Friday, December 05, 2008

Preserving Palm Springs



There was a public party in Palm Springs' historic tennis district on Saturday, celebrating the designation of the Casa Cody Inn as a "Class 1 Historical Site" by the Palm Springs Preservation Foundation (click here).



The neighborhood covers approximately six square blocks between downtown and the San Jacinto Mountains, and is host to about a dozen small hotels.



The Casa Cody is a conglomeration of historic houses, one of which belonged to the opera singer Lawrence Tibbett. The small stage where he indulged in theatricals with his friend Charlie Chaplin is still there. (Click here for the hotel's website.)



Palm Springs is currently in an interesting moment of transition. Most of the wealthy in Palm Springs have moved southeast in the Coachella Valley over the last 30 years to towns like Rancho Mirage and Palm Desert and La Quinta.



These places tend to be more Republican and strictly divided between a small group of rich white people on the hills and canyons and country clubs who are serviced by large adjacent towns populated by Mexican labor.



Over the last ten years, particularly since the AIDS drugs arrived and more gay men have been living into old age, Palm Springs has become the destination for gay retirees from all over the world. It's not organized in any fashion but seems to be happening of its own accord, which reminds me a bit of San Francisco in the late 1970s.



This influx has arrived just in time because the town needs saving from a number of developers. These include the Agua Caliente Indian tribe who have proposed transforming the town into a mini Las Vegas, to John Wessman, a developer who wants to turn the place into an Orange County multi-storied mall.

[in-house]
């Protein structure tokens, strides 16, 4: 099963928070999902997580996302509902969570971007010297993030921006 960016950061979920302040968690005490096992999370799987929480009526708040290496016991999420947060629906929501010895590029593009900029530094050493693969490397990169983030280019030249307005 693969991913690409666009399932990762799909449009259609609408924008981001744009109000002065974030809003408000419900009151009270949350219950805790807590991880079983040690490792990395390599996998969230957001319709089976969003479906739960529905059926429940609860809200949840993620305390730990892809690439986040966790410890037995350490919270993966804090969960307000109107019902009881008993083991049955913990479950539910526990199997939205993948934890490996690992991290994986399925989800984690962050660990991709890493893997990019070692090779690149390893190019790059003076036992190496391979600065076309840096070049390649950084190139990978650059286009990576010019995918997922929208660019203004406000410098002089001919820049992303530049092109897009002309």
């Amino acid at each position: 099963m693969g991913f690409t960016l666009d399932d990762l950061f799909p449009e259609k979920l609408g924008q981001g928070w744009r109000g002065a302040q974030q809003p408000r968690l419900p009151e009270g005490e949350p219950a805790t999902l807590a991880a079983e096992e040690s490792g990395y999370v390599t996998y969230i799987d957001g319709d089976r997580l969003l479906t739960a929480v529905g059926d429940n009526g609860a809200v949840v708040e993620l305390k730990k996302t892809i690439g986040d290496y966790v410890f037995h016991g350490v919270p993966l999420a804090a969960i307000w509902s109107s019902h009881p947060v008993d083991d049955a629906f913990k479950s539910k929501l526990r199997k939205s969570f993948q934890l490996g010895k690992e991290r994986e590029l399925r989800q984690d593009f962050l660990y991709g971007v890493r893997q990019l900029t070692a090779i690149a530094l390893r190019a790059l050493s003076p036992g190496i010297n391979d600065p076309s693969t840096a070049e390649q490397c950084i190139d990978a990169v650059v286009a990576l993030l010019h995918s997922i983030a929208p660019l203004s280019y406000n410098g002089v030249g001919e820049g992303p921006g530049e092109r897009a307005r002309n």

As Ginny Foat, the controversial Palm Springs lesbian councilwoman (click here for the story) once put it: “What gays and lesbians discover when they come here is a city that needs fixing up – with a little fairy dust."



Foat was at the party to give an official proclamation to Therese Hayes and Frank Tysen, the owners of Casa Cody, who have created the inn as a labor of love, and who have fought for preserving the beauty of greater Palm Springs.



In a recent online article on Palm Springs architecture (click here), there was a marvelous quote: "When he started buying the buildings in 1986, owner Frank Tysen recalled, people would say, 'Palm Springs is dying. Why are you investing in these?' Small inns have helped revive Palm Springs. We were lucky that progress passed us by, but the challenge is not to lose the ambiance. What we're saving is a time warp. That's why people want to be here."



The vacant lot next to Casa Cody is under the control of John Wessman who wants to build a "hip, boutique" hotel that is five stories tall, and blocks everybody's view of the mountains. Hopefully, the financial meltdown will stop some of the worst of these plans, along with the dedicated advocacy of the people at Casa Cody's open house.

5 comments:

affinity said...

I was raised in Palm Springs and loved reading this post. Thanks so much for blogging.

sfmike said...

Deaf affinity: And thanks so much for the kind words. Knowing I got some of it right from a raised-in-Palm-Springs person is nice. The place really has become interesting and I love that its real soul/social center is the huge public high school smack in the center of town.

janinsanfran said...

This is fascinating! Please keep telling us about how Palm Springs plays out.

Cari said...

Rich white people pay people to landscape and clean for them, it works for both sides. Why you hate them for that? They are good customers. My company caters to these customers. I provide jobs to many Mexican workers who are happy to do the work and have the opportunity to work in nice homes and nice neighborhoods. My husband is Mexican and he has no problem with it at all. He feels he is helping other Mexicans earn a living. White people landscape and clean too by the way. The Mexicans just happen to be there for us to employ. Watch what you say. It's racist and hateful.

sfmike said...

Dear Cari: I never wrote that I hate rich white people, though it's true they are not my favorite group to hang out with. The observation that the racial/cultural divide in the Coachella Valley is more pronounced the further southeast you go towards La Quinta from Palm Springs is also a fairly neutral statement, not "racist and hateful." And if it's any consolation, I happen to love Mexico and am sympathetic to Latino culture in the United States.